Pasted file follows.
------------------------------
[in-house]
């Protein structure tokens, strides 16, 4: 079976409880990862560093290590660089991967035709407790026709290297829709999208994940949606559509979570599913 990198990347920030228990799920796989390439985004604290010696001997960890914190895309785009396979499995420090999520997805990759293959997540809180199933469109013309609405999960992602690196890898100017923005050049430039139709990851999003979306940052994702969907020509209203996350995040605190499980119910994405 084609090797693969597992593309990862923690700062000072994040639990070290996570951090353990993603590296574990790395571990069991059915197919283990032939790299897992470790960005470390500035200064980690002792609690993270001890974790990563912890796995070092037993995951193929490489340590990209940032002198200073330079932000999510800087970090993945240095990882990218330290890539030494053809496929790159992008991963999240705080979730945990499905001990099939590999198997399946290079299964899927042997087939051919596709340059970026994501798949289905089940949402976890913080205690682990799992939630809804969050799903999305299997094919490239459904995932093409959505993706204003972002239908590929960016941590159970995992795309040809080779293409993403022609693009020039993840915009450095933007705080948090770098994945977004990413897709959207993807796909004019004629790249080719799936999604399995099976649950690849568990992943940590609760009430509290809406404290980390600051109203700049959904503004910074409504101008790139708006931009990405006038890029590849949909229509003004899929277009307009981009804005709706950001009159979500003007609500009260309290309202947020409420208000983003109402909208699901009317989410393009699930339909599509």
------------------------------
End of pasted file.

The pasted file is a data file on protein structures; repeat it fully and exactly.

[in-house]
């Protein structure tokens, strides 16, 4: 079976409880990862560093290590660089991967035709407790026709290297829709999208994940949606559509979570599913 990198990347920030228990799920796989390439985004604290010696001997960890914190895309785009396979499995420090999520997805990759293959997540809180199933469109013309609405999960992602690196890898100017923005050049430039139709990851999003979306940052994702969907020509209203996350995040605190499980119910994405 084609090797693969597992593309990862923690700062000072994040639990070290996570951090353990993603590296574990790395571990069991059915197919283990032939790299897992470790960005470390500035200064980690002792609690993270001890974790990563912890796995070092037993995951193929490489340590990209940032002198200073330079932000999510800087970090993945240095990882990218330290890539030494053809496929790159992008991963999240705080979730945990499905001990099939590999198997399946290079299964899927042997087939051919596709340059970026994501798949289905089940949402976890913080205690682990799992939630809804969050799903999305299997094919490239459904995932093409959505993706204003972002239908590929960016941590159970995992795309040809080779293409993403022609693009020039993840915009450095933007705080948090770098994945977004990413897709959207993807796909004019004629790249080719799936999604399995099976649950690849568990992943940590609760009430509290809406404290980390600051109203700049959904503004910074409504101008790139708006931009990405006038890029590849949909229509003004899929277009307009981009804005709706950001009159979500003007609500009260309290309202947020409420208000983003109402909208699901009317989410393009699930339909599509």